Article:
Cornwall has always been his rock, from his earliest memories of happy times with his parents, brothers and sisters at the family's holiday home.
It is ever present as the book rolls through schooldays, adolescence, discovering music and girls; university; the tragedy of his father's illness and death; his far-flung travels; romance; married life, the birth of sons Edward, Jack and Charles; not forgetting his constant passion for good food, the gradual learning of his skills in the kitchen, including a spell at Cornwall College.
And it documents his fortuitous breakthrough into TV, via Keith Floyd and the Westcountry-based Denham Productions, only to be frequently upstaged by his feisty little wire-haired Jack Russell terrier, the late and much-missed Chalky.
It was at home in Padstow that Rick trawled his memory banks to pen the book. The down-to-earth beauty of the town, the county and the character its people shines brightly throughout – not least when he recalls his longing to get back when he's been exiled for any length of time.
He has always sung the praises of the county at every opportunity and 10 years ago he was awarded an OBE for his services to Westcountry tourism.
These days, at the age of 66, he juggles his time between his cottage in Padstow, the home of his second wife, Sas, and her children, in Australia, and the lands he explores – the most recent being India – in search of culinary delights to share with us all in his TV shows and recipe books.
He is still very much involved in the running of the Stein empire – The Seafood Restaurant, St Petroc's Bistro, Rick Stein's Cafe and Stein's Fish and Chips, the Seafood School, not to mention the nearby Cornish Arms pub and some luxury holiday accommodation. It remains a partnership between himself and Jill, beyond their divorce, and it has some 360 employees, many of them bona fide locals. The name is now synonymous with the small north coast fishing town which became a trailblazer for the county's reputation as an all-year-round foodie destination.
"Padstow has changed a lot; it was quite a tough place in the old days. People who don't want things to change don't appreciate how communities adapt to survive," he says. "We make things and sell things, and invite people to come and stay. We all like the places we fall in love with to stay the same; we adore their simplicity and charm, but what would happen to somewhere like Padstow?"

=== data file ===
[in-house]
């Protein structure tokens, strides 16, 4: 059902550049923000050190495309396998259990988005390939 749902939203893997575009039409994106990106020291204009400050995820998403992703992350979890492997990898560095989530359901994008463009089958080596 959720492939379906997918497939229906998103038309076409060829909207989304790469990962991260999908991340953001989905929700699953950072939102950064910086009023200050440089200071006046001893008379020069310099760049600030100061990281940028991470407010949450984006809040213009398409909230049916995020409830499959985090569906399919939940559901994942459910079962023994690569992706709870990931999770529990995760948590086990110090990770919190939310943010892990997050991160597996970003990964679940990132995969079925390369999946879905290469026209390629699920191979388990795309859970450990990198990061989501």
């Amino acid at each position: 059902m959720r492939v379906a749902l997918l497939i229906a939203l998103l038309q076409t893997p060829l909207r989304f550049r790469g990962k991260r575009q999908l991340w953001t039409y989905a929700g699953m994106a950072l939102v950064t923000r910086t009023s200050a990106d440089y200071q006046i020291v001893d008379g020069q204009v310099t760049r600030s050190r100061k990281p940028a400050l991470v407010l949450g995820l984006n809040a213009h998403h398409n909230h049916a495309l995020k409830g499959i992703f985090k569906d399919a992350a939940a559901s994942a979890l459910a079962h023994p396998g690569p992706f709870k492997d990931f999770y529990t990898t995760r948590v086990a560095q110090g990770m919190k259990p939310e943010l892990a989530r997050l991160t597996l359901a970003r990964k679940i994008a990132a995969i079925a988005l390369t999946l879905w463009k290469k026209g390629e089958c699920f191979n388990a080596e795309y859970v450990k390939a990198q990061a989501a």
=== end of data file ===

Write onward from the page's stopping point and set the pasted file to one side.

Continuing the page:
Rick doesn't cook in the restaurant kitchens any more – he leaves that to his middle son, Jack, who has firmly seized the baton. Charlie is in the wine business in London, while Edward is a fast-emerging sculptor.
"I occasionally hang around and irritate the chefs," he laughs.
But he does still enjoy rustling up tasty culinary delights. Many chefs will opt for the simplicity of scrambled eggs if they are catering for themselves. Not so, Rick, who has found a way to enjoy an indulgent gourmet meal, without fear of piling on unwanted pounds.
"I do have to watch what I eat at home because when I'm away I eat out all the time," he says. "So, when I'm on my own, I go for often quite rich meals in very tiny helpings – 20 grams of the most delicious cheese with gorgeous chutney and a little wafer; 50 grams of Dover sole in an exquisite butter sauce.
"I got the idea when I did my French barge series; they say French women don't get fat and that's why – lots of small portions."
Today, as part of the town's Splash Festival, Rick is giving a talk and signing copies of his books at The Poly in Falmouth – where his fish restaurant close to the National Maritime Museum, serves hake, monkfish and John Dory alongside the cod and haddock.
"Talking about my memoir, rather than food, is going to be interesting. I do try to gear things to the place I'm in and Falmouth is where I first got my idea for a restaurant – from Mark's Seafood Bar."
Under a Mackerel Sky by Rick Stein, Ebury Press, £20.